The U.S. Disdain for Mideast Democracy

Seasoned Middle East observers have long been familiar with the contempt the United States holds for genuine democracy in the region, despite the equally familiar rhetoric and platitudes to the contrary. One only needs to count the litany of Arab countries considered American allies to appreciate this; all are nations ruled by a collection of monarchs and dictators who have never stood for a legitimate election in their lives.

In 1953, a precedent was set: anyone who dared challenge Western interests or dictates would be unceremoniously deposed. Such was the case when the popular and democratically elected Iranian Prime Minister, Dr. Mohammad Mossadegh, was overthrown in the CIA-orchestrated coup dubbed Operation Ajax after he nationalized the Anglo-Iranian Oil Company. The toppling of Mossadegh’s government (engineered by President Theodore Roosevelt’s grandson, Kermit Roosevelt Jr.) allowed Shah Mohammad Reza Pahlavi to become absolute monarch of Iran. Shortly thereafter, the nation’s oil reserves were opened up to a consortium of American and European companies.

The authoritarian rule of the Shah, ruthlessly enforced by his CIA and Mossad-trained SAVAK secret police, ultimately gave rise to the 1979 Islamic Revolution and put an end to the line of those occupying the Peacock Throne.

We are still left to speculate, almost wistfully, on the “what ifs.” What if there was no foreign intervention in Iranian politics and democratic rule was allowed to stand? How might have this positively impacted on the development of Iran and the entire Middle East in the subsequent decades?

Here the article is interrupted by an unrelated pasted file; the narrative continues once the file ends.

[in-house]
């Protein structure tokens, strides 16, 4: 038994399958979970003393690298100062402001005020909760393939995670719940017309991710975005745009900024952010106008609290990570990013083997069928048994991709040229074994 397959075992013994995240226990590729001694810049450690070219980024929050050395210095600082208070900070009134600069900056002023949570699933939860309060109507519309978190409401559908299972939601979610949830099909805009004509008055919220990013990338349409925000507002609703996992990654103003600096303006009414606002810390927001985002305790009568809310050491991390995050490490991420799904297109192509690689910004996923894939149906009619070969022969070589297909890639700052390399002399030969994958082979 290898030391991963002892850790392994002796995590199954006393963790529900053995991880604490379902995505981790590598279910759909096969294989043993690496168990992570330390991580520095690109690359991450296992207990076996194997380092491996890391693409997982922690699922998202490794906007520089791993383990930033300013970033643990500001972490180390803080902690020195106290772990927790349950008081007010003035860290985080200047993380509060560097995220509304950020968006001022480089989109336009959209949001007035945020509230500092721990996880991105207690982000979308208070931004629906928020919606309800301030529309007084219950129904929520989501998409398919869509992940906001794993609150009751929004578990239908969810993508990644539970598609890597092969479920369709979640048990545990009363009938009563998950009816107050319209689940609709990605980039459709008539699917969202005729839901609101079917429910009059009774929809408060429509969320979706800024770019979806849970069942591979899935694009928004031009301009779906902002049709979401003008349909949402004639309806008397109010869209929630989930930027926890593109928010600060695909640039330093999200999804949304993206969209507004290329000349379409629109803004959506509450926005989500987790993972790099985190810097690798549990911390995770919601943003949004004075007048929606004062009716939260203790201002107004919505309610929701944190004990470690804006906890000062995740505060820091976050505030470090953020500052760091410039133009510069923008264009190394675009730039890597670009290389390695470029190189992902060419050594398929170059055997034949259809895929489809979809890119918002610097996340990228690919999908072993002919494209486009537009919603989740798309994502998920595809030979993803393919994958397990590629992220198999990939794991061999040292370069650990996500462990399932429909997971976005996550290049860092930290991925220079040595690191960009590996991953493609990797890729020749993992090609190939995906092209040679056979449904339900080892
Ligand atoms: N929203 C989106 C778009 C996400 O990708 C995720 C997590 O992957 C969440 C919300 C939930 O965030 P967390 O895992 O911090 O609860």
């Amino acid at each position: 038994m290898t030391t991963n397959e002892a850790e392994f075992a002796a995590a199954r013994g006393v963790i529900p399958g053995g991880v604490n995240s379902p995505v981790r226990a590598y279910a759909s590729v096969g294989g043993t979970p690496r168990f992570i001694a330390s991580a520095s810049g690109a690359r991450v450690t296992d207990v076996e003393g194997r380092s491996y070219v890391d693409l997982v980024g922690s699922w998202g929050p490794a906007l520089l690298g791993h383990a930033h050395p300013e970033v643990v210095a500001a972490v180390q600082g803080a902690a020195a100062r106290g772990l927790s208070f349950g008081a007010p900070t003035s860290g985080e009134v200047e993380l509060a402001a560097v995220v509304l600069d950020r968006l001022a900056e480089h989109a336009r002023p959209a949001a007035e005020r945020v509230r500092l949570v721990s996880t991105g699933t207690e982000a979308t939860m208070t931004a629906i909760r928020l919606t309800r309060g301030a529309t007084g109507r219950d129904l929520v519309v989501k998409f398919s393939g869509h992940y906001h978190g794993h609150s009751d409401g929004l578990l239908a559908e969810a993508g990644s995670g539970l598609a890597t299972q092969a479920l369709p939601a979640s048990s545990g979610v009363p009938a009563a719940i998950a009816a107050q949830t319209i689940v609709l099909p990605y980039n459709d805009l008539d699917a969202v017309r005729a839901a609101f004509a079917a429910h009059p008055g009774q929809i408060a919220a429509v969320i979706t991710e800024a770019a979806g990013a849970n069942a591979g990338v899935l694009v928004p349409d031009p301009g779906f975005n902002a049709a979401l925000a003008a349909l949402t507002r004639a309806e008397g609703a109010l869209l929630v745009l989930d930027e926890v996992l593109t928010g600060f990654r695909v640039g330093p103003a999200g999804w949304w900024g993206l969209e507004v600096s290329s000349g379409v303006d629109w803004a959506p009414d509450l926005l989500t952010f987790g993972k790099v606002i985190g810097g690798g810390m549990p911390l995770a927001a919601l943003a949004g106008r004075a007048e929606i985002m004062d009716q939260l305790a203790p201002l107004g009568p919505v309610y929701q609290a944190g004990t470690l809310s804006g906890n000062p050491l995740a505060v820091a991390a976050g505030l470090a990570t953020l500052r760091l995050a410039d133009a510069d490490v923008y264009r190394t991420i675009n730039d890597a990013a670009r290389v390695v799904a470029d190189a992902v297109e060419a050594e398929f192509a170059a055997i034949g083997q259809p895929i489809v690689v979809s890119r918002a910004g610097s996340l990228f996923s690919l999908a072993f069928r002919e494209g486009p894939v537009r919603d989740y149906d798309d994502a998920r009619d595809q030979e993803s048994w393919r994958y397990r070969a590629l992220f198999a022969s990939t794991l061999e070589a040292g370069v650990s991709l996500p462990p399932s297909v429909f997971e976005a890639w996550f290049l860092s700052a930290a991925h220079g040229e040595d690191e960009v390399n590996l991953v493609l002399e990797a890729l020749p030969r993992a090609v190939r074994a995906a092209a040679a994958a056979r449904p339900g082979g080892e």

Instead, the policy of installing and maintaining dictators diametrically opposed to democratic rule made its debut.

Witness the 2006 Palestinian election victory of Hamas, to the dismay and chagrin of the U.S. Although a majority government was legally formed and a prime minister elected, the Palestinian governance suffered a geographic (and ideological) split: Hamas governed Gaza while Fatah ruled the West Bank. Palestinian President and Fatah leader Mahmoud Abbas quickly sought to curry favor with the U.S. and Israel by demonstrating his disregard for the democratic process and rule of law. By appointing Salem Fayyed as prime minister, Abbas assured them the Palestinian leadership would remain fractured and feckless.

But what was the real, tangible result of the election?

Simply, the collective punishment of the electorate.

To exact retribution for voting Hamas into power, the residents of Gaza were made to suffer. In clear and flagrant violation of international law, Israel limited the import of basic humanitarian goods, supplies and services to one of the most densely populated pieces of land on earth, as well as increased the frequency and severity of military strikes into the territory resulting in hundreds of civilian deaths.

Cordoned off in all directions, and out of sheer desperation and necessity, the walls separating Gaza from Egypt where leveled and the population burst forth. The scenes of thousands of Palestinians crossing and returning through the destroyed Rafah barrier were not what most expected to behold. There were no extravagancies or luxury goods brought back from Egypt. Rather, it was cooking oil, fuel, livestock, food, medicine and the staples of ordinary existence. The sight should have not only brought shame to the Israeli government but to largely unsympathetic one in Egypt as well.

As for Lebanon, it is ostensibly the most democratic of the Arab states. The current political showdown between the U.S.-backed government of Prime Minister Siniora and Hezbollah has challenged that notion however. While the country has been without a president since November 2007, the inability to elect a new one after 16 attempts is only a minor symptom of Lebanon’s deeper political woes.